In June 1931, a grand fountain was installed in Beverly Hills that, according to news reports, led thousands to stop their cars and gape. Officers were stationed nearby to sort out the ensuing traffic snarls.
Back then the location, at Santa Monica and Wilshire boulevards, hardly was as built up and busy as it is today. The Electric Fountain — with its repeating, rainbow-colored water show — was a crowd-creating spectacular.
Time passes. Technology changes. Pipes get clogged. Tiles crack. Algae turns cast stone that once was tan a mucky, grayish green.
In recent months, the fountain has been undergoing an overhaul, its water turned off while its innards were updated and its outer parts got a scrub-down and face-lift.
The bas relief at the fountain’s base is a lesson in California history: its first inhabitants, the mission padres, the discovery of gold.
Atop a pedestal at its center, a Gabrielino Tongva Indian kneels in prayer — some say for rain. The figure was designed by Robert Merrell Gage, the fountain by architect Ralph Carlin Flewelling.
At the dedication of the refurbished fountain, Julia Bogany, a Gabrielino Tongva Indian from San Bernardino, was on hand to offer a blessing. “Dear Creator, we thank you for this day with this gorgeous sunshine...”
The original piece — which cost $22,000 — was given to Beverly Hills by the mother of silent-screen star Harold Lloyd; its installation paid for by the Women’s Club of Beverly Hills, over which for a time she presided.
Lloyd’s granddaughter, Suzanne, who attended last week’s dedication, said that although she never met her great-grandmother, she knew her to be a forceful woman — thus her nickname, Bam.
The fountain was probably a form of appeasement from son to mother, she said. It was known in the family as “Bam’s fountain.”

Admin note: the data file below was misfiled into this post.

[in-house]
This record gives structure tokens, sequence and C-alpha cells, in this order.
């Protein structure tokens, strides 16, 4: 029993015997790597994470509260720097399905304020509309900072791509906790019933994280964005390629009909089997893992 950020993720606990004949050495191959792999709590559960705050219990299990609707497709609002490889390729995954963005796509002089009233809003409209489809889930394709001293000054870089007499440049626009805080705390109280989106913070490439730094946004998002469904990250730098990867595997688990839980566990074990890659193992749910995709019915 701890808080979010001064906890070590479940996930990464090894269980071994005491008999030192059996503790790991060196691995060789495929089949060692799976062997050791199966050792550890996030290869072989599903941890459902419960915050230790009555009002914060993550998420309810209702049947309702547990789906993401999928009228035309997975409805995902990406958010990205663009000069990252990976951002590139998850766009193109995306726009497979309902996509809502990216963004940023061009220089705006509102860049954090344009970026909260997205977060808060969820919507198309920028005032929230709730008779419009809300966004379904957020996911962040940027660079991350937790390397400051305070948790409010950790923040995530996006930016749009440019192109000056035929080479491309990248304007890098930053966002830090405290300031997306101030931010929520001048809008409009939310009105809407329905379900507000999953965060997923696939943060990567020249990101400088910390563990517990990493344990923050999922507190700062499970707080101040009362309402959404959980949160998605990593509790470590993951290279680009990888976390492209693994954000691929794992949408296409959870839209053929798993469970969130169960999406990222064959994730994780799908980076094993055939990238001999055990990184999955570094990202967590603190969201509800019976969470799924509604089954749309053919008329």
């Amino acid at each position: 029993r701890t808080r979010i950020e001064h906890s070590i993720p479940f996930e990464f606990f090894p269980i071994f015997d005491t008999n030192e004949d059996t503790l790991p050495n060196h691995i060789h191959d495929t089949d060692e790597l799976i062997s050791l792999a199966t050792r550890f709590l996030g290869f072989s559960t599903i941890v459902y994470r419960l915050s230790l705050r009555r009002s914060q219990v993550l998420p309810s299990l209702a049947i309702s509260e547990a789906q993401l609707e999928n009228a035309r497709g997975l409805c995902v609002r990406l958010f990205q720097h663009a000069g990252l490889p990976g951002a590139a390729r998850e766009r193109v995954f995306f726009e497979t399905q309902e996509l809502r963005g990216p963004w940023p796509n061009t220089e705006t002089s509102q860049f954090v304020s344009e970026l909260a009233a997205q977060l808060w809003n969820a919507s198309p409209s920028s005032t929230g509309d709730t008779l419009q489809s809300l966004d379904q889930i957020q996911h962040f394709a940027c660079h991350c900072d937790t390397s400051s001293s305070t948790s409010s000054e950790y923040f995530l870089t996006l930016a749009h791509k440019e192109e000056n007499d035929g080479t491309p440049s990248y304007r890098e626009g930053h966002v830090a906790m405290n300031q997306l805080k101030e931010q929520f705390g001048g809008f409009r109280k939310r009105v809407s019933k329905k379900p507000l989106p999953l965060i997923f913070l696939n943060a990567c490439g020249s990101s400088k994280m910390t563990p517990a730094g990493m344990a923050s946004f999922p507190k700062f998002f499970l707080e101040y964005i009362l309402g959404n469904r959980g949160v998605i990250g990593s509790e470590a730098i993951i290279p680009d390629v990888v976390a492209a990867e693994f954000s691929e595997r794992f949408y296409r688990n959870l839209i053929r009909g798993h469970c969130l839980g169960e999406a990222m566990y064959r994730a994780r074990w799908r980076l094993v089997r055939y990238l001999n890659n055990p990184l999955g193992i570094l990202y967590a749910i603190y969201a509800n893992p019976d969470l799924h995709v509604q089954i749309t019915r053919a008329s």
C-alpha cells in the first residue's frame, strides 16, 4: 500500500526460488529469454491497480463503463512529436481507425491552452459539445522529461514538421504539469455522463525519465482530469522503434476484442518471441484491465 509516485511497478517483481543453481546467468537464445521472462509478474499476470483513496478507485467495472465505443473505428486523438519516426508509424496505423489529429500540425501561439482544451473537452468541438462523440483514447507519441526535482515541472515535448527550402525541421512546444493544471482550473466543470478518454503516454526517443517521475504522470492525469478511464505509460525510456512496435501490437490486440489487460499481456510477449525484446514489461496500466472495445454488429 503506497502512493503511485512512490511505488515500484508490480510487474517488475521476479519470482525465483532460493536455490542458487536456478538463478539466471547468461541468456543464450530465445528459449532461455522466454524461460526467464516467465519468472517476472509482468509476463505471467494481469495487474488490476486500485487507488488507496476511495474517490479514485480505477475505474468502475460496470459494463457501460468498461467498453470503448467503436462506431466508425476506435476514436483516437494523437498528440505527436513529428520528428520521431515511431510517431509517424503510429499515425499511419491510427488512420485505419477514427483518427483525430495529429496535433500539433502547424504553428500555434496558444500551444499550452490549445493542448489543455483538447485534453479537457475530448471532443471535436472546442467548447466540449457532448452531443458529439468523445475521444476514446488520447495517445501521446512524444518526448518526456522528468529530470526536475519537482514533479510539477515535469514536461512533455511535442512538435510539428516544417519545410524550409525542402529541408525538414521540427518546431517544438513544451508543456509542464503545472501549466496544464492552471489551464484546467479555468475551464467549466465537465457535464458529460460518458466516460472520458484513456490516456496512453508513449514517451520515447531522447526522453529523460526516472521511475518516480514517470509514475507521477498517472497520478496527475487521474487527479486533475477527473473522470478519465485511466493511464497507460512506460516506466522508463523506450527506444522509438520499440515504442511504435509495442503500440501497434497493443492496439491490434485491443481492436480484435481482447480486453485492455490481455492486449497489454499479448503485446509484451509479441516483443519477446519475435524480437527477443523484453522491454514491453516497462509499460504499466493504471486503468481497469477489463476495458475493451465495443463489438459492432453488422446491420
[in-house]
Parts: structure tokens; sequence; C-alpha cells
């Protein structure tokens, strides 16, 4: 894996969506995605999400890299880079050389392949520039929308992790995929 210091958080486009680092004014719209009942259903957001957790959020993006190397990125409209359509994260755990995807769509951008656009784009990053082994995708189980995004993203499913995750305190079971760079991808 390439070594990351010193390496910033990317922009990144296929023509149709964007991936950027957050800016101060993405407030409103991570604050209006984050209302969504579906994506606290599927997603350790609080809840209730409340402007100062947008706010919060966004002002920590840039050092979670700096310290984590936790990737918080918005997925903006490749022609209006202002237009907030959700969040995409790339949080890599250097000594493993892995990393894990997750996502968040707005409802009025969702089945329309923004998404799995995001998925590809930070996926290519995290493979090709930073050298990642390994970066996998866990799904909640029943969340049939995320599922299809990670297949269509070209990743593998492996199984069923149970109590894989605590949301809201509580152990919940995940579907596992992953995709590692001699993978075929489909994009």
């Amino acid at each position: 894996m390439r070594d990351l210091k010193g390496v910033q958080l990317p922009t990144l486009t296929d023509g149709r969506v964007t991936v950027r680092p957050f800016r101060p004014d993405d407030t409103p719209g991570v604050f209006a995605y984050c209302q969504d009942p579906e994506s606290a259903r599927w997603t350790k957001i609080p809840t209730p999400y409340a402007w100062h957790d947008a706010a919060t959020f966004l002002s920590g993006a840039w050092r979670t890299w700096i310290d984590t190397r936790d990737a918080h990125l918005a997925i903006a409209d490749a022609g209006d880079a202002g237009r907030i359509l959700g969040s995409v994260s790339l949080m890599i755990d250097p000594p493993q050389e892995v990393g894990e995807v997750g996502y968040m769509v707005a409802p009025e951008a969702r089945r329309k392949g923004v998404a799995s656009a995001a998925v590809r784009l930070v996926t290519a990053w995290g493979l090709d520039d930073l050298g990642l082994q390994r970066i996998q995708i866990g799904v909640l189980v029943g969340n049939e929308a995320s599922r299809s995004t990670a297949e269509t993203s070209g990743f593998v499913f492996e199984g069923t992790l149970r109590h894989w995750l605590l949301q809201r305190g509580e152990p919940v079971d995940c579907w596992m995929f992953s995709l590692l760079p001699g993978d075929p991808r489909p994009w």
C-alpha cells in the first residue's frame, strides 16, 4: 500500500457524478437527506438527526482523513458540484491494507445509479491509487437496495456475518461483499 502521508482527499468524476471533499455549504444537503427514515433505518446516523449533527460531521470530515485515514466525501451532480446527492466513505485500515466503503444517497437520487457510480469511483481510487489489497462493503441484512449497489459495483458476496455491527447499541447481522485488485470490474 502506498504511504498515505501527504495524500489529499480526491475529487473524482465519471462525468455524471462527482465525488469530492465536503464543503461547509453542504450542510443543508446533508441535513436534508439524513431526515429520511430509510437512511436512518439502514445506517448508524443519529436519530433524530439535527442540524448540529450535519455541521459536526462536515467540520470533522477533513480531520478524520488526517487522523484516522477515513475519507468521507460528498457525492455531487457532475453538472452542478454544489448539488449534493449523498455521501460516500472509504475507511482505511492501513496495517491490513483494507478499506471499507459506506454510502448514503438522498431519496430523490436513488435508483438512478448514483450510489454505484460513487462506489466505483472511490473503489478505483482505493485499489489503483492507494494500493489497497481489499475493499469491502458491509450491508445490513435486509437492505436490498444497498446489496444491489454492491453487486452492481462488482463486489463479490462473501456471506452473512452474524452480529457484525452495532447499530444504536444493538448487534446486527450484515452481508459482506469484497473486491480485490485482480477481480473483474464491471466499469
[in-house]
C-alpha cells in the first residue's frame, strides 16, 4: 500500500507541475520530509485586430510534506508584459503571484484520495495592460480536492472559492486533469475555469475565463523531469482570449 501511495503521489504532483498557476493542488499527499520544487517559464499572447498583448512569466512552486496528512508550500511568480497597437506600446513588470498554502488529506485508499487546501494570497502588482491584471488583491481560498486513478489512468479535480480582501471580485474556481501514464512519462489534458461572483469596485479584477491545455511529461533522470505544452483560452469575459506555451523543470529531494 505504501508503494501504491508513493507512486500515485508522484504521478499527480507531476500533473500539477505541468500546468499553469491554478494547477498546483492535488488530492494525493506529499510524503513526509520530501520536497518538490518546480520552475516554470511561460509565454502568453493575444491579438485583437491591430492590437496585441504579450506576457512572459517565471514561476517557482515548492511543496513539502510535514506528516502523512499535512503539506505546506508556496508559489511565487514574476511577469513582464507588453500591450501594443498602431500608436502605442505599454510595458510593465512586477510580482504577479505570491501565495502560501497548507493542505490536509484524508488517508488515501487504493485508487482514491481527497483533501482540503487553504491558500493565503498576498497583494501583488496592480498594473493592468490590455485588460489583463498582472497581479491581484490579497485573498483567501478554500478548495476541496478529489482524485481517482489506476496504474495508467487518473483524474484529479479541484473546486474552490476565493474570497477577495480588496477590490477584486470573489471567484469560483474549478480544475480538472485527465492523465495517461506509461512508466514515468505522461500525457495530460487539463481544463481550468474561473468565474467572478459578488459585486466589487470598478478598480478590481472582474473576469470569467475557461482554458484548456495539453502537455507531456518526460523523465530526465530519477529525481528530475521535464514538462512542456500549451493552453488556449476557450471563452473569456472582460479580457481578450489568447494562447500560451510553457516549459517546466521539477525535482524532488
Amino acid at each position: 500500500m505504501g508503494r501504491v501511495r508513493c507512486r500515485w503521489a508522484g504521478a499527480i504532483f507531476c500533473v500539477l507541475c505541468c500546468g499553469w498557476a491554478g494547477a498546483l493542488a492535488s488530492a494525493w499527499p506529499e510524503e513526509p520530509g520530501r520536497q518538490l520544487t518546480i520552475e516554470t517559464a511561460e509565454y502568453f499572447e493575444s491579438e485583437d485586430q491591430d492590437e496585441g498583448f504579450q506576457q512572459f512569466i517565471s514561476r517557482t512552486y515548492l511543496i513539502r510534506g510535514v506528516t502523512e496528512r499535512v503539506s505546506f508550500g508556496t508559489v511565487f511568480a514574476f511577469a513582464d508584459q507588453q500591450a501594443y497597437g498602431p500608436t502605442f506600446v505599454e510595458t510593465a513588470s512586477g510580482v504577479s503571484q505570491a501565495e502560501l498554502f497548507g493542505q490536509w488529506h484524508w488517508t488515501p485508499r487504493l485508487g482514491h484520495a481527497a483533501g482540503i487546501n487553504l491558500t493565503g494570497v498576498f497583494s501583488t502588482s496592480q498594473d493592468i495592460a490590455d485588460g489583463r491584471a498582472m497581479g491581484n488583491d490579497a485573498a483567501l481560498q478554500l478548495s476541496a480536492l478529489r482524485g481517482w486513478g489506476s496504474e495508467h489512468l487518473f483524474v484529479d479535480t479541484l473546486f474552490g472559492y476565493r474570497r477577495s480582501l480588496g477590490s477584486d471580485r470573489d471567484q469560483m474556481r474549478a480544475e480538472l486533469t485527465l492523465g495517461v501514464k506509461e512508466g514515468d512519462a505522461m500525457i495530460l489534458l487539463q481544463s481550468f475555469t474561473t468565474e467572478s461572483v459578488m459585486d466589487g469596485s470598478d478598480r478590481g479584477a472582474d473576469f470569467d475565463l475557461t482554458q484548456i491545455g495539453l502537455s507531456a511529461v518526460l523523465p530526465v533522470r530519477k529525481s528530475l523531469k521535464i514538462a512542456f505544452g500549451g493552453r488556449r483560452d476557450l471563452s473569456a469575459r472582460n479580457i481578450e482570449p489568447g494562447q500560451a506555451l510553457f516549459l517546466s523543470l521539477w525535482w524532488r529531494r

But the now-63-year-old Suzanne Lloyd, who was raised by her grandparents, used to call it the fairy fountain because she thought there was a fairy at the top.
On the way home from Trader Vic’s, her grandparents sometimes would take her past the fountain several times so she could see the colors change “from blue to red to pink and muliticolor.”
The restoration cost $1.5 million, with the city matching private contributions raised by the Friends of Beverly Gardens Park, which also is working to restore the rest of the 1.9-mile linear series of gardens and paths that runs along the northern side of Santa Monica Boulevard and separates the business of the famous city from its homes.
At the dedication ceremony, much mention was made of the spruced-up fountain’s greater efficiency. Its lights that change color — yellow, red, blue, green — are now LED. Its water, said Mayor John Mirisch, was trucked in from the Cabrillo Reservoir area and recirculates, in keeping with the city’s conservation efforts.
Tuesday afternoon was hot, and the fountain’s spray provided a cool, misty relief.
Maybe the kneeling figure also did his part to bring rain later in the week.